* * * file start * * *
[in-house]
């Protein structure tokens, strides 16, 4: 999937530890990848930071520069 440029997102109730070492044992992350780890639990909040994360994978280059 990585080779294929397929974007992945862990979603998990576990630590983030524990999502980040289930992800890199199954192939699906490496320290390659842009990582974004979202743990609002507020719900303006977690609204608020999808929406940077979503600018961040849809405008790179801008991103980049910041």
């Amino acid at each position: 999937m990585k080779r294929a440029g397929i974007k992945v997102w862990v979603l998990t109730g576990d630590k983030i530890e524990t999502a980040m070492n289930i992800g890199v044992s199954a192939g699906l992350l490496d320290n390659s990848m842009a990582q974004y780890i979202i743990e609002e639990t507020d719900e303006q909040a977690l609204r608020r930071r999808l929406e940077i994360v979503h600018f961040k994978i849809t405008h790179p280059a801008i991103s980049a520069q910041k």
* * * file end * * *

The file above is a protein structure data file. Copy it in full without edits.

[in-house]
């Protein structure tokens, strides 16, 4: 999937530890990848930071520069 440029997102109730070492044992992350780890639990909040994360994978280059 990585080779294929397929974007992945862990979603998990576990630590983030524990999502980040289930992800890199199954192939699906490496320290390659842009990582974004979202743990609002507020719900303006977690609204608020999808929406940077979503600018961040849809405008790179801008991103980049910041």
């Amino acid at each position: 999937m990585k080779r294929a440029g397929i974007k992945v997102w862990v979603l998990t109730g576990d630590k983030i530890e524990t999502a980040m070492n289930i992800g890199v044992s199954a192939g699906l992350l490496d320290n390659s990848m842009a990582q974004y780890i979202i743990e609002e639990t507020d719900e303006q909040a977690l609204r608020r930071r999808l929406e940077i994360v979503h600018f961040k994978i849809t405008h790179p280059a801008i991103s980049a520069q910041k």